Repairs to the clock in 1886 by William Tanner, watchmaker of the Cliffe, ‘caused the expenditure of a considerable sum’ the East Sussex News told its readers. This clock had been made in 1670 by Ditchling blacksmith, James Looker. He had agreed to supply all materials, except the dial, and to keep it in repair for three years for the sum of £5 10s. A new dial, with a minute hand, was supplied by William Hooker in 1817 and it was placed higher up on the south side of the tower.
When the ring of four bells was re-installed, after extensive and expensive repairs in the late 1990s, one was connected to the clock so that it would once again chime the hours.
The entire mechanism was overhauled in 2016 and the clock-face repainted and gilded by Thwaites & Reed Engineering Ltd of Brighton.
We are indebted to both the Chalk Hill Trust and Cliffe Feoffees for funding the complete renovation works in 2016.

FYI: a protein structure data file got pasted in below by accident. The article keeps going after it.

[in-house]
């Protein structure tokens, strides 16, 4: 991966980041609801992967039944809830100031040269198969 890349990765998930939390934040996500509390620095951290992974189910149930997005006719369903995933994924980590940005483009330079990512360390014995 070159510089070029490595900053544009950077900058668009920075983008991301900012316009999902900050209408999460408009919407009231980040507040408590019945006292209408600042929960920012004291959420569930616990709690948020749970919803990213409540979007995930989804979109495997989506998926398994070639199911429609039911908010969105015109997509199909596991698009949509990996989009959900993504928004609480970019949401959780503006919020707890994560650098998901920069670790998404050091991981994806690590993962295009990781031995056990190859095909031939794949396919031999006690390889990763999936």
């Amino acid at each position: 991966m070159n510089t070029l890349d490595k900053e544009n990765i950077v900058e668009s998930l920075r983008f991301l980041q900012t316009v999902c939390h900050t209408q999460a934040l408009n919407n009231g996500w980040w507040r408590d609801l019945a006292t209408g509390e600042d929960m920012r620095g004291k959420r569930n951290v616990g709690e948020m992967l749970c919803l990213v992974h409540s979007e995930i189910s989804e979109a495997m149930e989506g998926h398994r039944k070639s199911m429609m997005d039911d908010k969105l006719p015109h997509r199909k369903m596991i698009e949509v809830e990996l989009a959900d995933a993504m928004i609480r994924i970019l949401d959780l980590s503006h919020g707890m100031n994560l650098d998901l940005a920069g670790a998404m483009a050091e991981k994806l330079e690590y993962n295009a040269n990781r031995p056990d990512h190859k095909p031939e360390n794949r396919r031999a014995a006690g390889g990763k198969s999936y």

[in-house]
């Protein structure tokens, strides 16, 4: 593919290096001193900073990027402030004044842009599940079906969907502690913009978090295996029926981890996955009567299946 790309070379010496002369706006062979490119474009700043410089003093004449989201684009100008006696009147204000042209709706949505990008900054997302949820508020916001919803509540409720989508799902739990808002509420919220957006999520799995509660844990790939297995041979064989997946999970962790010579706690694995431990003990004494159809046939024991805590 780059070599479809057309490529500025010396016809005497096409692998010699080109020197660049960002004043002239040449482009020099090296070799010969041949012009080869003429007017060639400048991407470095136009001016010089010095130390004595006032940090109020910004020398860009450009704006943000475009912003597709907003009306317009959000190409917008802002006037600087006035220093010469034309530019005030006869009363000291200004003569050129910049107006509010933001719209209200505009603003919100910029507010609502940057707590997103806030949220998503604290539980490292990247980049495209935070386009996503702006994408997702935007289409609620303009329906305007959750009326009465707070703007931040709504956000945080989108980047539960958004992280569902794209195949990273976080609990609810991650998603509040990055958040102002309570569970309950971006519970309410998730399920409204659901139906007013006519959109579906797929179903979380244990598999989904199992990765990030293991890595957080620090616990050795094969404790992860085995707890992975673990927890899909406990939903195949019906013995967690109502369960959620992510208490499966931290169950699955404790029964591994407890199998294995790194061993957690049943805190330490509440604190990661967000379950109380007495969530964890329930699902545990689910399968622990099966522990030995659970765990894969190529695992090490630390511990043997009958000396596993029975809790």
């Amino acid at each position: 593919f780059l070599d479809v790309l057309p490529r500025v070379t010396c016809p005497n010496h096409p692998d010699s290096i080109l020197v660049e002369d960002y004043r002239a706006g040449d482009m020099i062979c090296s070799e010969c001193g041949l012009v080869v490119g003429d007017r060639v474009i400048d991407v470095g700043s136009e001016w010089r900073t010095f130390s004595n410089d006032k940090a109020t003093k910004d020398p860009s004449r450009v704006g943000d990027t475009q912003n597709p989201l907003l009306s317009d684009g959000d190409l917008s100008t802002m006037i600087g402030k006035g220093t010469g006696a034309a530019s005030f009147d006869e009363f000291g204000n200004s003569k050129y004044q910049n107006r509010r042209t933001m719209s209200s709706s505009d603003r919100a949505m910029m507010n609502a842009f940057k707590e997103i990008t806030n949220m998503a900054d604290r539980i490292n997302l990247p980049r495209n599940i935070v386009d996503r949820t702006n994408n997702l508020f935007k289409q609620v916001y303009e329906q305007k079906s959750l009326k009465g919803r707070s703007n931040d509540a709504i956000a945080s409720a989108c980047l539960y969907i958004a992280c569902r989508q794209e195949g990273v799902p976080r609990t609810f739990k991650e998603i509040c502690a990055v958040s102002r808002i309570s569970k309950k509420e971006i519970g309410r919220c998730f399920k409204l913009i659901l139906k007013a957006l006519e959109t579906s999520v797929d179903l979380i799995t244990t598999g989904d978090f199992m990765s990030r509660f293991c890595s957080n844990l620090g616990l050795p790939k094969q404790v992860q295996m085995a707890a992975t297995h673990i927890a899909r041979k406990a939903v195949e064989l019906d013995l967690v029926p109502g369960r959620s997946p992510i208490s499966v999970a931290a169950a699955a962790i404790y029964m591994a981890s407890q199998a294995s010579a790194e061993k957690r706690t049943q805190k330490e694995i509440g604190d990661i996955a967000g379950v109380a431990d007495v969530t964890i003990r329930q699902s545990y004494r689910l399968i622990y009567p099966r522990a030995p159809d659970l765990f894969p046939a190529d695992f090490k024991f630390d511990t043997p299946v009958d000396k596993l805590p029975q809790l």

The church clock, which strikes its chime across the Cliffe each hour, is attributed to James Looker, blacksmith of Ditchling in 1671 who is recorded as a turret clock maker for Lewes from 1664 to 1670. It is a side-by-side wrought iron frame with scrolled finials and two trains: one to drive the hands and one to operate the hourly strike. The clock is hand-wound each day at the same time and has cast iron weights hanging from pulleys set in the belfry. The clock is regulated by a pendulum which, in turn, is adjusted by a rating nut below the bob. The works are fixed on an old bean in the tower, behind the dial.